It was midmorning in mid-July when students in UConn Health’s Biomedical Science programs began to gather at the academic rotunda hallway, research in hand, to collect their name badges and pushpins.
Directing her fellow students to their poster locations was outgoing Graduate Student Organization (GSO) Vice President Dea Gorka. Due to COVID restrictions, Gorka was the only student there to have presented a poster herself in 2019, the last time the Biomedical Science Graduate Student Research Day (GSRD) was able to include this live portion of the event.
Participants at this annual celebration of the research accomplishments of the biomedical science students in the UConn Health Graduate School programs on the Farmington campus were thrilled to have the opportunity to gather once again to share their research with their fellow classmates and the University community at large.
“As the pandemic drags on, many of our students have had very few opportunities to give a poster presentation. This particular medium of interaction is integral for training scientists because it allows them to develop informal communication skills that all scientists need to have,” says second-place poster presenter award winner Blake Torrance.
“These types of events are crucial training opportunities to be able to practice science communication and presentations with our peers and other academics of various backgrounds,” says incoming GSO President Rachel Gilmore. “I am passionate about science communication; I truly believe that if we cannot explain and disseminate our science then it does the world no good. As a rising fourth-year student, this was only my fourth in-person opportunity to be able to share my work, and all have occurred within the last four months.”
The impact of the pandemic on education and research cannot be underestimated, and while virtual seminars and classes have kept things going, it is the sense of community that has taken the most significant hit.
“During the course of the pandemic a lot of contact with other peers or students has been limited to my area of concentration (AoC). It is through events such as this that I am able to understand and appreciate how big and supportive the UConn Health biomedical science community truly is,” commented combined MD/Ph.D. student and Raisz Award winner Patrick McMullan.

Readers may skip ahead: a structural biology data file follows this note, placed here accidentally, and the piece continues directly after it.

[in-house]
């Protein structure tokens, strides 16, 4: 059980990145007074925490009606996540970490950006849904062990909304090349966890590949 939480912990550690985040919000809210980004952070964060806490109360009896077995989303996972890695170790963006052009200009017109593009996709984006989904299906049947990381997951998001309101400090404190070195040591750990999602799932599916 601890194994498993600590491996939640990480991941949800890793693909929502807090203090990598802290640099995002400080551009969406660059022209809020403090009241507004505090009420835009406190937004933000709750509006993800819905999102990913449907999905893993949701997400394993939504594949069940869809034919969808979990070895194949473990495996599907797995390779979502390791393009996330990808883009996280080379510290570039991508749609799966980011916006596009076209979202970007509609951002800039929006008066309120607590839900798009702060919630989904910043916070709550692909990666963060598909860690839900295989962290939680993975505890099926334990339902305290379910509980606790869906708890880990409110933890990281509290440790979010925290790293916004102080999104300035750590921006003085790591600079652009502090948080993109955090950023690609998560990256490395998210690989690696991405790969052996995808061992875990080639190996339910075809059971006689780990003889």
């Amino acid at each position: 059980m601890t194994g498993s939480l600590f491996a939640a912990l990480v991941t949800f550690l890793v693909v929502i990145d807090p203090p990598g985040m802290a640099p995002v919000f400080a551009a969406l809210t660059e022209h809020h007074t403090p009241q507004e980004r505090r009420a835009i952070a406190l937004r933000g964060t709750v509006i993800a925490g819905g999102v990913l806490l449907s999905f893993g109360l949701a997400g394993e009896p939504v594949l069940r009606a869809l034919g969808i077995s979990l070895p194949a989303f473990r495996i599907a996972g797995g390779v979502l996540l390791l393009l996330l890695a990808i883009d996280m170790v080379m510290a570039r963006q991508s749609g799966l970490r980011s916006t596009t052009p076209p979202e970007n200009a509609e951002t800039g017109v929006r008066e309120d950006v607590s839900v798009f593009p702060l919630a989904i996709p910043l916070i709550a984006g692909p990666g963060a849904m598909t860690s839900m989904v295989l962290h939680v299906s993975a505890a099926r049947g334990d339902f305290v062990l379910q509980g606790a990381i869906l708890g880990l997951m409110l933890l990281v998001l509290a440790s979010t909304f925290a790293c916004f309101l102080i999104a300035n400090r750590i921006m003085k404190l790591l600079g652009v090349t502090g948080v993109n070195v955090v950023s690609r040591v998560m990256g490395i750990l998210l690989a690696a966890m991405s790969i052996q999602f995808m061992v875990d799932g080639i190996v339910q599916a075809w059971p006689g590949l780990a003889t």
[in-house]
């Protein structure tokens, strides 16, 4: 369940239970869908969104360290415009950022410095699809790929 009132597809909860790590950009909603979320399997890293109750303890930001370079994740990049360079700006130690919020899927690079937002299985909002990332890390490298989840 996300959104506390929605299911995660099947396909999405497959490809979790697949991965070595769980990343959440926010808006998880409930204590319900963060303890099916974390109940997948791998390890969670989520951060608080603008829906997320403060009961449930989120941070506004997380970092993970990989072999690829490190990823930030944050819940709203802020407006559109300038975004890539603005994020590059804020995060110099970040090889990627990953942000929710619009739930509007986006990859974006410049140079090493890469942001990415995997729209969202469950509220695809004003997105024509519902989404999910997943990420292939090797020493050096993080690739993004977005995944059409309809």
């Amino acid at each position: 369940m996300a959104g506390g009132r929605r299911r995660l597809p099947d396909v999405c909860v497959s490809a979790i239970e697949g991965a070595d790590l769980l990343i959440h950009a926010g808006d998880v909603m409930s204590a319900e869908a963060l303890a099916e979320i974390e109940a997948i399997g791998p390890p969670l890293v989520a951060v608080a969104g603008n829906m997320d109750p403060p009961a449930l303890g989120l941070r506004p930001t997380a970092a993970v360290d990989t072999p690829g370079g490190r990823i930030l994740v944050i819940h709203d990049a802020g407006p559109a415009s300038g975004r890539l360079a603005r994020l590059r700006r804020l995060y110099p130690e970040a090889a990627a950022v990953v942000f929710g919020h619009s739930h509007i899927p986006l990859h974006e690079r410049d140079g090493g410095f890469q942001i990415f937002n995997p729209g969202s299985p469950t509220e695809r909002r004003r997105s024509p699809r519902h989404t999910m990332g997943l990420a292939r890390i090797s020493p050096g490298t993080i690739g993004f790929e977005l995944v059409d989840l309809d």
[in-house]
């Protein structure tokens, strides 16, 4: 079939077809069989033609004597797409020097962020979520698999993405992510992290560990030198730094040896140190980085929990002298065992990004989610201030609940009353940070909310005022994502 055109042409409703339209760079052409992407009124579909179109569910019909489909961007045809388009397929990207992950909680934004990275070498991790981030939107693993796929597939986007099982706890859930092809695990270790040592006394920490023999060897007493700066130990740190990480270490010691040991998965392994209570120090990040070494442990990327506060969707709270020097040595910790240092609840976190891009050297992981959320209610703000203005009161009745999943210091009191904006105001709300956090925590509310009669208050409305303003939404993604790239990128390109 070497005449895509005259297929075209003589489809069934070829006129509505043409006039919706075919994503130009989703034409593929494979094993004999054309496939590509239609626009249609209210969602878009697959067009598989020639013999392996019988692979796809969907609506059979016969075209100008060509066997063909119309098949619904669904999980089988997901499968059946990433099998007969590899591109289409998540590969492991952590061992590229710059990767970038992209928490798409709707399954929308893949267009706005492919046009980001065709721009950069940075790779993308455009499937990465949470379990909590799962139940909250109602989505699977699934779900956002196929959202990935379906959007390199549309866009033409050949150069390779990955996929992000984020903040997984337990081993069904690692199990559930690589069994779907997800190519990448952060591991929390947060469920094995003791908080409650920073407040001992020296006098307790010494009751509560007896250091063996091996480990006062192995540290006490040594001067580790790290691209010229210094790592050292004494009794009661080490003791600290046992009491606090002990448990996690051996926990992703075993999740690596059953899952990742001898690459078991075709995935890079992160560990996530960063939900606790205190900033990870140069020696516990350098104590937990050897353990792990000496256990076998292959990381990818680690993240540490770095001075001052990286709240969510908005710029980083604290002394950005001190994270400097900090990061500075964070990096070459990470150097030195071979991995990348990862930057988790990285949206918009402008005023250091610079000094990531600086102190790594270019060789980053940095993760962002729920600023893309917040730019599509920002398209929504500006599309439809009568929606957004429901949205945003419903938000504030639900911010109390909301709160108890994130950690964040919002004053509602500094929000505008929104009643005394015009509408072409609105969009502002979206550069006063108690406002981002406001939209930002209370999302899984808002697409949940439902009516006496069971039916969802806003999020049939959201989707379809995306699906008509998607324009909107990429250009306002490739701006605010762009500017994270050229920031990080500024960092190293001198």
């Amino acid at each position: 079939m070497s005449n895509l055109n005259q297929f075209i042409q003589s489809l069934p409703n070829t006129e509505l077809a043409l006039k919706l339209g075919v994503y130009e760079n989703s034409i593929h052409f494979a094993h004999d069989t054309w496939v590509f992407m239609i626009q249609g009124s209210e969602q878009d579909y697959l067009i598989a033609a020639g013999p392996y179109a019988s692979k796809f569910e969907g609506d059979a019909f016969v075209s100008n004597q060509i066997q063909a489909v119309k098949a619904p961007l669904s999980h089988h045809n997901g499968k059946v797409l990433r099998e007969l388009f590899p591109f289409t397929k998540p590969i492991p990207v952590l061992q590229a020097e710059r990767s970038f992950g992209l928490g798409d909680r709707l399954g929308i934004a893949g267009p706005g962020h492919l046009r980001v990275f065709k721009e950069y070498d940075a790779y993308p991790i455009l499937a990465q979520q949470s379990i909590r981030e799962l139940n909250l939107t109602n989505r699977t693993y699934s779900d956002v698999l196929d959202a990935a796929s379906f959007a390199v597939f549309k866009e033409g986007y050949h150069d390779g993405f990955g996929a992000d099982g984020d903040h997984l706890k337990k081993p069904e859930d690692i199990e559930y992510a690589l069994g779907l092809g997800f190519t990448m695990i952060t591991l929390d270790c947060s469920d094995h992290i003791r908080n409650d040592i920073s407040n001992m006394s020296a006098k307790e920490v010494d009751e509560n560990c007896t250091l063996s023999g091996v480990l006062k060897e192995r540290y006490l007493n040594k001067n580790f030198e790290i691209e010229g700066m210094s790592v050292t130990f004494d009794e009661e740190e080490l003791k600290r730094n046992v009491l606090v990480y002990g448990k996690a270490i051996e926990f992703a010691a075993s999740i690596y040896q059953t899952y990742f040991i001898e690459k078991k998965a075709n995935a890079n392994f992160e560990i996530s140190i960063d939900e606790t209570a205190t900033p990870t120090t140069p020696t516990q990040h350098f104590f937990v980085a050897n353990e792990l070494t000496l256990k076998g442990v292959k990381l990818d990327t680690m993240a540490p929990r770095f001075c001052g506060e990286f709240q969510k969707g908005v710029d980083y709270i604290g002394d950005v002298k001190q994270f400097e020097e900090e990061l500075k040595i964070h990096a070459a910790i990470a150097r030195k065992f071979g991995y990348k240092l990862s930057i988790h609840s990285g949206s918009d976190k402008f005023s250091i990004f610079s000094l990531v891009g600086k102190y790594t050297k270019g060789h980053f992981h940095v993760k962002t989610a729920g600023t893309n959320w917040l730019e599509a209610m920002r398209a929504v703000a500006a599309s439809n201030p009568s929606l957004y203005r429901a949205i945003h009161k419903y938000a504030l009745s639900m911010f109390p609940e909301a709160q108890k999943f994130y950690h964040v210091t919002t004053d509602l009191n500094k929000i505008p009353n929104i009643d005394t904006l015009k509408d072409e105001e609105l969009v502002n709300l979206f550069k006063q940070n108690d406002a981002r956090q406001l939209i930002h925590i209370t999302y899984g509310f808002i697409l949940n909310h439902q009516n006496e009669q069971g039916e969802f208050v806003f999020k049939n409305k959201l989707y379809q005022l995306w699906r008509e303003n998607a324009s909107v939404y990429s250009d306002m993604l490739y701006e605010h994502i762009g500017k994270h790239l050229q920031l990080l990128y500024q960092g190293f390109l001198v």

Gilmore agrees: “It is so important to have events like Biomedical Science GSRD for a sense of graduate school community. This truly is the one unifying event we have. COVID has prevented so many interactions both within and between cohorts at UCH; it is essential to return to these events.”
“Especially now,” Torrance notes, “it’s been difficult to foster intellectual interactions across AoCs and it is so exciting to see our friends and colleagues present the work they’ve been pursuing.”
In addition to the poster session, the July 14 program featured in-person science talks by student representatives of each the seven biomedical science areas of concentration and last year’s Lepow Award winner, Andrew Harrison. These talks, along with the keynote by incoming faculty member Pedro Miura, were also livestreamed for a broader audience.
Miura, who is joining the biomedical science program’s genetics and developmental biology AoC, began his research talk with a plug for scientific careers in academia in a slide titled “Life as a PI is awesome!” While it was once assumed that most Ph.D. graduates would pursue employment at a college or university as a principal investigator themselves, years of limited academic job opportunities and increased visibility in industry and alternate careers in science have caused pursuing a professorship to be somewhat of the road less taken. However, before launching into his research talk, Miura assured those in attendance that the “PI life” is full of discovery, freedom, friendship, travel, and fulfillment in successfully training future scientists.
An archived presentations of the 39th Annual Graduate Student Research Day will be available soon. Visit health.uconn.edu/graduate-school for more information.
After the presentations, the program announced their annual awards recipients, including:
Edward G. Henderson Memorial Prize for Outstanding Ph.D. Thesis in Biomedical Science: Dr. Nathan Leclair, combined MD/Ph.D. student, Genetics and Developmental Biology AoC, PI: Brenton Gravely and Dr. Olga Anczuków-Camarda
Lepow Award for Outstanding Biomedical Science PhD Student Entering the 4th Year of Study: Pengyu Zong, Neuroscience AoC, PI: Lixia Yue
Lawrence G. Raisz Award for Excellent in Musculoskeletal Research: Patrick McMullan, Skeletal Biology and Regeneration AoC, PI: Dr. Emily Germain-Lee
Biomedical Science Service Award in Leadership: Britta Petersen, Skeletal Biology and Regeneration AoC, PI: Marc Hansen
Biomedical Science Service Award in Mentorship: Sarah Palko, Neuroscience AoC, PI: Royce Mohan
GSRD Oral Presentation Award: Margaret Vos, Molecular Biology and Biochemistry AoC, PI: Rebecca Page
Poster Presentation Awards:
1st Place: Nagham Khouri Farah, Genetics and Developmental Biology AoC, PI: James Li and Justin Cotney
2nd Place: Blake Torrance, Immology AoC, PI: Laura Haynes
3rd Place (tie): Sarah Palko, Neuroscience AoC, PI: Royce Mohan and
Patrick McMullan, combined MD/Ph.D. student, Skeletal Biology and Regeneration AoC, PI: Dr. Emily Germain-Lee
Osborn Award for Excellence in Biomedical Science Graduate Training: Wendy W.K. Mok, Molecular Biology and Biochemistry AoC